Narcissistic Persistence

It’s Narcissist Friday!


He tasks me; he heaps me; I see in him outrageous strength, with an inscrutable malice sinewing it. That inscrutable thing is chiefly what I hate; and be the white whale agent, or be the white whale principal, I will wreck that hate upon him. Talk not to me of blasphemy, man; I’d strike the sun if it insulted me. For could the sun do that, then I could do the other; for there is ever a sort of fair play herein, jealousy presiding over all creations. But not my master, man, is even that fair play. Who’s over me?

– Captain Ahab, “Moby Dick”


Obsession.  Compulsion.  These are not usually words we associate with narcissism.  Unless, of course, you have actually been in a relationship with one.  Even then you may have seen a very short attention span, an unwillingness to commit to an action, or a remarkable inattention to details.  It may have surprised you when you saw the focus and single-mindedness for the first time.

The difference may have simply been between what was important to you and what was important to him.  I remember a narcissistic leader who couldn’t sit still at any meeting.  He paid little attention to what was happening, tried to disrupt others, and acted like a little child . . . unless he was leading.  Then he demanded everyone’s attention.  He became angry very quickly at any interruption or joking.  He was this way when things were important to him.

A comment was made on a recent post about a narcissist who couldn’t reach his victim so he texted her phone repeatedly.  For most people, once or twice would be enough.  If she didn’t answer the phone, you might reason that she was busy.  If she didn’t respond to the text, you might get the message that she didn’t want to communicate with you.  Under what circumstances would it be reasonable to text over and over and over?  No, that’s manipulative and obsessive.

Anyone who must have something is weak in that area.  Captain Ahab was weakened in his leadership, even his reason, when it came to the white whale.  An addict is weakened by his need for his supply.  The narcissist must have the admiration and respect of others.  It may be his “super-power” to get this, but the ability of others to withhold it is his kryptonite/ weakness.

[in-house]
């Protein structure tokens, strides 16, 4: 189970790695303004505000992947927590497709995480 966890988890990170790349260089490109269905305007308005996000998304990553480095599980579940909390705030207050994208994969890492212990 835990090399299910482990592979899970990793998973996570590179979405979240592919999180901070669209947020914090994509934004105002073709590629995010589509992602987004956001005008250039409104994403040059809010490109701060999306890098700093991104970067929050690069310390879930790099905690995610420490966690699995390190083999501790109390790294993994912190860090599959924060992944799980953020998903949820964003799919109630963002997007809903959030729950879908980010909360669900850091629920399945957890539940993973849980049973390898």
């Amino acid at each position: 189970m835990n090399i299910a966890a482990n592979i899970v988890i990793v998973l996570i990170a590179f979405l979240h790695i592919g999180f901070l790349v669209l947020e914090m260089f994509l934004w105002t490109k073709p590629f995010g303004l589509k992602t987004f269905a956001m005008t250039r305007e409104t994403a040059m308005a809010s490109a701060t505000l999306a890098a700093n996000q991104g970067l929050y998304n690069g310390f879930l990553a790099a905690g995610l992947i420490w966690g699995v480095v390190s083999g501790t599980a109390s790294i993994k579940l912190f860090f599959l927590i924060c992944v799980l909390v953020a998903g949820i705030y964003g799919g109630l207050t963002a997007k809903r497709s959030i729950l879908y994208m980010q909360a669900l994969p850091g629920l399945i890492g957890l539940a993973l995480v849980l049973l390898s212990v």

Wives have talked about how their husbands would obsess about someone at work, trying to figure out ways to bring the person down or take their place.  Some narcissists seem to get obsessive with their kids, wanting to control every part of their lives.  In order to understand this, we have to try to think like the narcissist.  What is important?  That’s what is worth fighting for.

Young women are often very impressed with the young man who is able to fully focus on them and their interests.  He brings them the flowers they like, listens to their struggles, and remembers many things about them.  However, when they get married (or just further in the relationship) the young man seems to lose this ability to focus.  He no longer listens carefully and doesn’t seem to remember important things.  Sadly, this usually indicates that he has what he wants in the relationship.  The focus is no longer necessary.

Persistence usually does pay off.  Watch the hunter or the fisherman or the salesman.  The ability to obsessively persist in a repeated action comes from a strong desire to see a certain result.  Narcissists must win an argument, must gain approval or advantage, and must feel like they have received what they needed.

Don’t be surprised when you see this kind of persistence from your narcissist, especially when you begin to gain health and independence.  It may also show you how to handle him.  If he needs something so desperately, you may be able to get him to negotiate for it.  It may not be worth the effort and you may not be able to trust him, but it is something to keep in mind.


Filed under Narcissism

2 responses to “Narcissistic Persistence

  1. laura

    It’s such a strange thing, the selective obsessiveness. My narcissist husband would come home from work each day and thoroughly inspect the house, looking for “oversights” in my cleaning that day (even though I had a newborn and a very young toddler and worked part time I was expected to keep the house showroom ready at all times.) If there was a single smudge on a countertop he would find it and begin cleaning it furiously (and then withhold affection/give silent treatment or yell.) But oneday he was filling out some forms and asked me “what’s your maiden name? Isn’t it (fill in wrong name here)?” I was shocked and asked him how he could be married to me and not remember something as important as the name I had had for most of my life. His response was to look at me blankly and say “I guess I don’t remember because its not very important”.

    • …and have no understanding of how that would hurt you! Amazing! But it certainly seems to be consistent with so many stories. The narcissist really does not see others as real or valuable. He only sees himself. Others are objects to be used.

      I am so sorry for anyone who has had to experience this. It really does hurt, and rightly so. But understanding the problem, having a name to call it, seems to help. Narcissism stinks.

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